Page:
And then you have other players who maybe seemingly are more talented or more gifted and know. When they’re on the floor, the team doesn’t perform in the same way. And I think if you go back again, 15 or 20 years ago, there were a lot of coaches that maybe intuitively thought that or thought that they saw that, but there was no real impure empirical way to be able to, to prove it.
And now the fact that you can actually have some numbers that you can put that data out there. That look when this five is on the floor. We’re whatever we’re plus 25 points over the course of the last three games. And that makes a difference. When you start trying to make a decision about who’s going to play, who’s not going to play, who should be getting more minutes, who should be getting less.
It’s just interesting and amazing to me that all this stuff can be available to you in. Such a short period of time, especially again, for myself growing up in that VHS era and thinking about what it was like to try to even watch a game and learn anything from the film. It was such a tedious process.
You look at what it is now. I know we’ve had Todd, it’s funny. We’ve had coaches on here who are my age, whatever. I’m 51 now. And they talk about the early parts of their career, where they had to do the film exchange and they get the VHS tape and you’d have to go and drop it at the FedEx or you go and you drive somewhere to meet somebody and exchange films, and then you’d get the film and it wouldn’t work.
You know, the, the cassette would be all messed up or the tape inside the inside the video cassette itself wouldn’t work. Or you just, I mean, it was a night. And now what we’re able to do and what you guys are able to do with this, and to be able to provide this kind of service for coaches, it just makes things so much more efficient.
Now we talked to a lot of coaches and I’m sure you find this too, is that because it’s so much easier to watch Phil? I think coaches probably watch a lot more film now, not in terms of the amount of time they spend, but just maybe when they’re scouting at opponent, they watch four games of tape in the past they might only watch one.
And so just that ability to be able to do that. To me, it’s just tremendously valuable and it makes it easy. My son is playing in a high school this year for the first time, his games are all being videoed and for him to be able to watch those games. So for me to be able to sit and watch those games with him and point things out, whereas before you could only talk anecdotally like, oh, you remember this play?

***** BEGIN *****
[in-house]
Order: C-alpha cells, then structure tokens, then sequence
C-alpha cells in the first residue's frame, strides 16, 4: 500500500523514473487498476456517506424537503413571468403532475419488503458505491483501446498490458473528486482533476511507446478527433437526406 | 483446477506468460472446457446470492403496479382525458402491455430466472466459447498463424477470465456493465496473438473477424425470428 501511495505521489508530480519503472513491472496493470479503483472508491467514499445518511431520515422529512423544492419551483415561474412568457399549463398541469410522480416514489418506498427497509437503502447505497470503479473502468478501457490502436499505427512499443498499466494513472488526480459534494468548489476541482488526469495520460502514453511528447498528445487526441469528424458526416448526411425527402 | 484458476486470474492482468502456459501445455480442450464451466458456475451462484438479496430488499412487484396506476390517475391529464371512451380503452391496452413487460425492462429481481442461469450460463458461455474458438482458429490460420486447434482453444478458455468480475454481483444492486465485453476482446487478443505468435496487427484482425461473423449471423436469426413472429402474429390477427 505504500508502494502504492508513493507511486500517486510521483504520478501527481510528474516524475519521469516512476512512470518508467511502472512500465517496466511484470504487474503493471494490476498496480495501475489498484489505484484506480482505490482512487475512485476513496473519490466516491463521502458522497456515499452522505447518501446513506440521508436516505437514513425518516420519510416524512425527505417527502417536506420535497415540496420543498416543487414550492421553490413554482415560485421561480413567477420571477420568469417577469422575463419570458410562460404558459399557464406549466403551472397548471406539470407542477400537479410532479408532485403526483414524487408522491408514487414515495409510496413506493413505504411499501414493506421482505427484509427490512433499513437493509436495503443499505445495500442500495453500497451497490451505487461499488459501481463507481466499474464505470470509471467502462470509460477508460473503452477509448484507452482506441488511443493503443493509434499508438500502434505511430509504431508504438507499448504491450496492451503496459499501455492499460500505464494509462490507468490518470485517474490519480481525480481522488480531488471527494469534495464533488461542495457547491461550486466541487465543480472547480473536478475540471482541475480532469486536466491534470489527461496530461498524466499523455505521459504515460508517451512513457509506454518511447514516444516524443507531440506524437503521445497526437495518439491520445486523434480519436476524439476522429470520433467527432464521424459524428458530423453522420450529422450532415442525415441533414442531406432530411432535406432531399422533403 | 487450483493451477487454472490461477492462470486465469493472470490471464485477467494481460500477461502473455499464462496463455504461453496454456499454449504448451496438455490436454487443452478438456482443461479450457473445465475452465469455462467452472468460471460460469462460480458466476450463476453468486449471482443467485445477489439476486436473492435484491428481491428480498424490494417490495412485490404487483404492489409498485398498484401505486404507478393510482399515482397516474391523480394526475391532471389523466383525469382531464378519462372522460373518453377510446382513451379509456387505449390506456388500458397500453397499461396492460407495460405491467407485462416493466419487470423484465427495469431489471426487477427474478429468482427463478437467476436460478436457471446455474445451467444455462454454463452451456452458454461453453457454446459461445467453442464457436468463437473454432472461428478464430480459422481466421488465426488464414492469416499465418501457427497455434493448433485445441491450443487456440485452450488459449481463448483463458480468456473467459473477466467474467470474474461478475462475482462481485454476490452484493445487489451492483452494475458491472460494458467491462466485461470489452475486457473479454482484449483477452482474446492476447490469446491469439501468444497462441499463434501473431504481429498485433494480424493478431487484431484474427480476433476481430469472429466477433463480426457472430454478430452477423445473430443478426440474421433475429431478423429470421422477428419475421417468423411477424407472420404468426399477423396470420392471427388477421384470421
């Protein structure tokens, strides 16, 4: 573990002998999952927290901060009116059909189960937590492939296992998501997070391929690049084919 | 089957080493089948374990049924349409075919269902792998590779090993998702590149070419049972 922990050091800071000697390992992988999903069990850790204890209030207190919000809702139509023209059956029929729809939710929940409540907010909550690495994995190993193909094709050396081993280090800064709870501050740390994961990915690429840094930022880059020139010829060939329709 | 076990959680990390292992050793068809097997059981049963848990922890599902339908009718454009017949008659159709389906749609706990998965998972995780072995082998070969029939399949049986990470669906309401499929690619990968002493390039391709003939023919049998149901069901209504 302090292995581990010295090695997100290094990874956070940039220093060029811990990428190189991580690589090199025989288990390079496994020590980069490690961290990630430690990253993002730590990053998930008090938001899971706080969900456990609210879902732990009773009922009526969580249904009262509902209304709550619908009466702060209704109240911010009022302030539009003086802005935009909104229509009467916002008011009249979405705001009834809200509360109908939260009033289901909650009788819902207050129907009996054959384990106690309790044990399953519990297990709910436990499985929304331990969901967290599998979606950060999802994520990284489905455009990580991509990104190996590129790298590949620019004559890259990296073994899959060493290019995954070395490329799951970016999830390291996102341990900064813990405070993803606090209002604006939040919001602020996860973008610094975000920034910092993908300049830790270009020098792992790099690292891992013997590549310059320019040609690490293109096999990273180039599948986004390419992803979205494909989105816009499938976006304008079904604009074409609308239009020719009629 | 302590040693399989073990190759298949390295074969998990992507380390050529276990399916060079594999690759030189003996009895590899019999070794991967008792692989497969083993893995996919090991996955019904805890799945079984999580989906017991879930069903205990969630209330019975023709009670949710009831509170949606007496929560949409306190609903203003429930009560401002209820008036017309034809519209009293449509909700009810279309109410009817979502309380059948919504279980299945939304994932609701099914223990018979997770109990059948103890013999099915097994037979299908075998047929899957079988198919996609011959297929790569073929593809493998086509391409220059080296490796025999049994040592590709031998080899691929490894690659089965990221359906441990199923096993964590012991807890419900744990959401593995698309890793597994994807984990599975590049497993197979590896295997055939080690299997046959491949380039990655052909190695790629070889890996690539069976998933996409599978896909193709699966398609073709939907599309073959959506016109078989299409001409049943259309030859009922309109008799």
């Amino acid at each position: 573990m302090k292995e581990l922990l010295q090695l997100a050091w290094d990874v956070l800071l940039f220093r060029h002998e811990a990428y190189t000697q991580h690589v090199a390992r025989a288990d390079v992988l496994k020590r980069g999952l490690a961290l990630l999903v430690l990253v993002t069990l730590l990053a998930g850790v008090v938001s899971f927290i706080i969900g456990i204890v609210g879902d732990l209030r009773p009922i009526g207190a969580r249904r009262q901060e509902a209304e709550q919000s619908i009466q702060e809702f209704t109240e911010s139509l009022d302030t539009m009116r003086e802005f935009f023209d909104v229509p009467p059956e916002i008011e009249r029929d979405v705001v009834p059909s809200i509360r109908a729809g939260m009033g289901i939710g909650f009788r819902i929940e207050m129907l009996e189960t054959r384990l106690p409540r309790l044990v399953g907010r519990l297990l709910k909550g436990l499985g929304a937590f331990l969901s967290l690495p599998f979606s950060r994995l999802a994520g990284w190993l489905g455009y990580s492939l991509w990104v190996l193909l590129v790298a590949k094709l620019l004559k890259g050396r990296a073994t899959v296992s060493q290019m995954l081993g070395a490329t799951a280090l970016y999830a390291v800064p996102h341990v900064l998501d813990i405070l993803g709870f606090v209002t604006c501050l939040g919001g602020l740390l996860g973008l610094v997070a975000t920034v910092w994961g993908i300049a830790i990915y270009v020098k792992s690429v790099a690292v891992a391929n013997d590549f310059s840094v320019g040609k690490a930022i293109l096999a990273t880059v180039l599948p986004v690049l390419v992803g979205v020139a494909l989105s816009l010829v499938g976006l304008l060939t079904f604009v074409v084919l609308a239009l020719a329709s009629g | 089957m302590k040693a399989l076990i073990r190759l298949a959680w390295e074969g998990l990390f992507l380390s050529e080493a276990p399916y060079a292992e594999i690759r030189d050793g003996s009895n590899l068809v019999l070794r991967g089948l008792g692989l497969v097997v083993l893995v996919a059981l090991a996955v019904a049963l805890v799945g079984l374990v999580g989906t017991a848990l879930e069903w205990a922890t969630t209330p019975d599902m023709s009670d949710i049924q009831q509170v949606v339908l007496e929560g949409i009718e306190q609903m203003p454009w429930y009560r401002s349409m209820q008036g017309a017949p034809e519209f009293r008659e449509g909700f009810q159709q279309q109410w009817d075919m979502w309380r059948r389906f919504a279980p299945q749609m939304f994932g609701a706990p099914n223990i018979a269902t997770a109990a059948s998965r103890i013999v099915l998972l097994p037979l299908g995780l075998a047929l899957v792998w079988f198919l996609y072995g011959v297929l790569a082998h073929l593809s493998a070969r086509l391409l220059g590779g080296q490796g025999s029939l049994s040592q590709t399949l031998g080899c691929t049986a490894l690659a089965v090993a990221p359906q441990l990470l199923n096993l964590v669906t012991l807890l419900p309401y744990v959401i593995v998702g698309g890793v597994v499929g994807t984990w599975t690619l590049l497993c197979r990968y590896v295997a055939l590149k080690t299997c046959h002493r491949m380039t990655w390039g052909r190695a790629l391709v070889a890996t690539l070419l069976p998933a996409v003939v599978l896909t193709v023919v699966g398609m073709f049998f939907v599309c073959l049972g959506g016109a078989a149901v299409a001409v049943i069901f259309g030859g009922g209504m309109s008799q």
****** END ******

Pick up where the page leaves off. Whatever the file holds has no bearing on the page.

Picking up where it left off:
And maybe I, maybe I remember it one way from the stands and he remembers it another way during the game. And then you’re trying to figure all that out. And now you can just sit and you can watch the video. And it makes things way, way more efficient. I just think that that service to me is just, it goes without saying how valuable that is in terms of seeing those trends and be able to see what you do out of the court.
When you talk to coaches, what are some of the feedback. That you hear from coaches because a lot of people, obviously, since you’re new and you’re a competitor that I’m assuming that a lot of the coaches that we have on QwikCut have switched over from Hudl. So what do you hear from them in terms of what they like about the service beyond?
Obviously the price point is tremendously better, but just in terms of the service itself, what are you hearing from the coaches that are using.
[00:31:43] Todd DeNoyer: Well, the nice thing with our service. When you call, you’re going to get somebody on the phone immediately during during business hours. And that’s usually from eight to eight, you’re going to get somebody on the phone when you call that doesn’t happen with our competitor.
Our user interface is a lot more user friendly. And we hear that from coaches all the time. Probably the biggest hesitation for coaches to even look at us is Hudl allows there’s so many people using Hudl that exchanging game film is, is super easy, especially with football. Even with basketball too.
We’ve made it extremely easy to exchange with Hudl users or whatever platform they’re using. Whether it’s Google drive or whatever Dropbox, any of that can get uploaded to our platform in sec. And, and so we’ve made it really easy. You guys probably are aware I’m 54. I talk to coaches all the time that just aren’t tech savvy.
And so you know, they you’ll ask them what browser they’re using and they have no clue what you’re talking about. Absolutely. And so they’re a bit challenged, the younger coaches, they get it and they’re like, man, why aren’t more people switching.
[00:32:53] Mike Klinzing: All right. So just for those coaches who are tech averse. Give us an example of, let’s say that I’m on QwikCut and I need to get film of a couple of my upcoming opponents and those upcoming opponents have their film on Hudl. What does that process look like for the coaches on QwikCut to be able to access their opponents film on Hudl? Or just tell us a little bit more, go into a little bit more detail on that process.